# How do you write a polynomial function in standard form with zeros at 4, 5, and 2?

By signing up, you agree to our Terms of Service and Privacy Policy

When evaluating a one-sided limit, you need to be careful when a quantity is approaching zero since its sign is different depending on which way it is approaching zero from. Let us look at some examples.

When evaluating a one-sided limit, you need to be careful when a quantity is approaching zero since its sign is different depending on which way it is approaching zero from. Let us look at some examples.

When evaluating a one-sided limit, you need to be careful when a quantity is approaching zero since its sign is different depending on which way it is approaching zero from. Let us look at some examples.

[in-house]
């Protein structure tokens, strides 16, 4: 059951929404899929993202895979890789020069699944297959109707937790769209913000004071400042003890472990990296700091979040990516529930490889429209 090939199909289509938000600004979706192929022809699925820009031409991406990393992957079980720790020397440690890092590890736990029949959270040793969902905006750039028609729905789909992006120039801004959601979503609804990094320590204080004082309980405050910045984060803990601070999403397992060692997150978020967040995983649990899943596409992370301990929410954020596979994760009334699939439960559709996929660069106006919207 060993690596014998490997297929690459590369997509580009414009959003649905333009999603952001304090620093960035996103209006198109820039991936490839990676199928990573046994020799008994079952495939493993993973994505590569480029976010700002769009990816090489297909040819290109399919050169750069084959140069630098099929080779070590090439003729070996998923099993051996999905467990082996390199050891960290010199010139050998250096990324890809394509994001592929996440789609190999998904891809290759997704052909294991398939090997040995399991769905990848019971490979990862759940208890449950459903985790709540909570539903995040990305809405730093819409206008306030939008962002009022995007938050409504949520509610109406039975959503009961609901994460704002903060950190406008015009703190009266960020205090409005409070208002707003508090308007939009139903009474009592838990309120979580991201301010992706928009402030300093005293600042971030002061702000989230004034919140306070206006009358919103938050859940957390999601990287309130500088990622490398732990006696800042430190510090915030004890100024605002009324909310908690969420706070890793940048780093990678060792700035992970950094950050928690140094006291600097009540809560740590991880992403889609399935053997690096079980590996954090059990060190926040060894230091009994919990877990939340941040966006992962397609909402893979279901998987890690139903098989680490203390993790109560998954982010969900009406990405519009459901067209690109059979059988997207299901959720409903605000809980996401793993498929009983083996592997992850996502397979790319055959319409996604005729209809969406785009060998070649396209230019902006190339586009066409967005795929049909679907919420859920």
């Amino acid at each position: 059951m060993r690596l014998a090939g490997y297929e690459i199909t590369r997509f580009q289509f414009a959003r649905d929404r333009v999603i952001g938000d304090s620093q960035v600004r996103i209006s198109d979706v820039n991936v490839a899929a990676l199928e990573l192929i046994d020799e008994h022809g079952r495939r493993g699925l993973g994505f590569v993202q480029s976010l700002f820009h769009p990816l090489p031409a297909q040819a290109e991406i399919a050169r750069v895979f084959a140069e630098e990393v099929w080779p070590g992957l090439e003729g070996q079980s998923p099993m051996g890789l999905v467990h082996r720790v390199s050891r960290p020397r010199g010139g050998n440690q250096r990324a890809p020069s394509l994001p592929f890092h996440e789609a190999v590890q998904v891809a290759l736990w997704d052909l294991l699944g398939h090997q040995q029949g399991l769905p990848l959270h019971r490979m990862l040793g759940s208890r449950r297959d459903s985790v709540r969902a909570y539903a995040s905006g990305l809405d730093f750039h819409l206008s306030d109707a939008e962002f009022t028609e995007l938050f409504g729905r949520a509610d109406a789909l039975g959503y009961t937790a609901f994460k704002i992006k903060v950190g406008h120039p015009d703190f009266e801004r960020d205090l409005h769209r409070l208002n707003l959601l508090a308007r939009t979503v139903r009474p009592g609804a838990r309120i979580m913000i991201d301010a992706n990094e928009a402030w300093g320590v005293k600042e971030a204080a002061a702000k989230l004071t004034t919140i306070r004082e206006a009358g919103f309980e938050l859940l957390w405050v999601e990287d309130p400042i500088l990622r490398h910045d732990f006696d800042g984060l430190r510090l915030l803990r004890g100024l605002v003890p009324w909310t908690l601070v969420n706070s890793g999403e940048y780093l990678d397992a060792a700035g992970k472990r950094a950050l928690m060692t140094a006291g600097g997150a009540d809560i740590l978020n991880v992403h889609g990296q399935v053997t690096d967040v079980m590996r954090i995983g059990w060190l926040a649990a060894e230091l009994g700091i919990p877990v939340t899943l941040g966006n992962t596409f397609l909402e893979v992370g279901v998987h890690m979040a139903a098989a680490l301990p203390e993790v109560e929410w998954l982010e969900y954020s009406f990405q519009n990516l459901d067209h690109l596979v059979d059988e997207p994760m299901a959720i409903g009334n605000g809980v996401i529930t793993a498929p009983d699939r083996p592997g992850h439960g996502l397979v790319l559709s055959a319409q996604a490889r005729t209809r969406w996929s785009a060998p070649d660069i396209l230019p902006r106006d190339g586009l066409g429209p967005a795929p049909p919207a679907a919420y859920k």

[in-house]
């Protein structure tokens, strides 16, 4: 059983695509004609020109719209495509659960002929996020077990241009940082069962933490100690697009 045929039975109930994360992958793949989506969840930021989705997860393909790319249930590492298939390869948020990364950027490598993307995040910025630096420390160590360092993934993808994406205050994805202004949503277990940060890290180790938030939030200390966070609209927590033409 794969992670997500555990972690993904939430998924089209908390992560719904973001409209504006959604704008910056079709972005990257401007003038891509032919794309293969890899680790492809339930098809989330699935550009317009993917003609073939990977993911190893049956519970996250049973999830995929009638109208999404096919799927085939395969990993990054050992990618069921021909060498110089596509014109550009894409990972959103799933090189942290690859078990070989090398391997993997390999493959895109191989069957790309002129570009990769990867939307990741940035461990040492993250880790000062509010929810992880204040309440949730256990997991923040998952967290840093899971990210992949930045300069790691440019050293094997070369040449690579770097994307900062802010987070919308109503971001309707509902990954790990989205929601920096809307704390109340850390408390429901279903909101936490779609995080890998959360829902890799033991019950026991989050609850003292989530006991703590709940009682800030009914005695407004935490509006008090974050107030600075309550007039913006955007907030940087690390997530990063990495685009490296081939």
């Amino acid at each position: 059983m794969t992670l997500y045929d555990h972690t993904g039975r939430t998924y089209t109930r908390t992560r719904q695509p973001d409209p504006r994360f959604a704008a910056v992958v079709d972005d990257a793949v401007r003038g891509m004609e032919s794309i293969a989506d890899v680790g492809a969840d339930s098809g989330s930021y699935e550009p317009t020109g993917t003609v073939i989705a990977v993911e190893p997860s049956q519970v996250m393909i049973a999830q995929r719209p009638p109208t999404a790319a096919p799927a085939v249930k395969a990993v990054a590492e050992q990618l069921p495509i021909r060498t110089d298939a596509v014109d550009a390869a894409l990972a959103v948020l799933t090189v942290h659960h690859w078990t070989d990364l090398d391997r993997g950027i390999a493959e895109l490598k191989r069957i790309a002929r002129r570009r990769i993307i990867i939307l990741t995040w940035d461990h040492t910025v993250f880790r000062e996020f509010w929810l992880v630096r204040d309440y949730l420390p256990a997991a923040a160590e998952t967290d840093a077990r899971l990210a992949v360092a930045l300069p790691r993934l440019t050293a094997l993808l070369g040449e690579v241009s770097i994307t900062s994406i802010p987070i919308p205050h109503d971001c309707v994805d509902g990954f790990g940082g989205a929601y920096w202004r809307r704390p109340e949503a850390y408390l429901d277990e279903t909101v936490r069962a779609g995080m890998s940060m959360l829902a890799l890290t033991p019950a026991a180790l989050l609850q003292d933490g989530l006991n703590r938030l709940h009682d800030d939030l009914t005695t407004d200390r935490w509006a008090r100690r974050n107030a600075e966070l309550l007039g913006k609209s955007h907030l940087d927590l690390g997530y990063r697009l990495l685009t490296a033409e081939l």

- How do you write a polynomial function of least degree that has real coefficients, the following given zeros 3-i,5i and a leading coefficient of 1?
- If #f(x) = x^2 - 6# and #g(x) = 2^x - 1#, how do you find the value of #(g*f)(-3)#?
- How do I use the intermediate value theorem to determine whether #x^5 + 3x^2 - 1 = 0# has a solution over the interval #[0, 3]#?
- How do you use the rational roots theorem to find all possible zeros of #f(x)=x^3-5x^2+2x+12#?
- How do you write a polynomial function of least degree and leading coefficient 1 when the zeros are 1, -1, 2, -2, 3?

- 98% accuracy study help
- Covers math, physics, chemistry, biology, and more
- Step-by-step, in-depth guides
- Readily available 24/7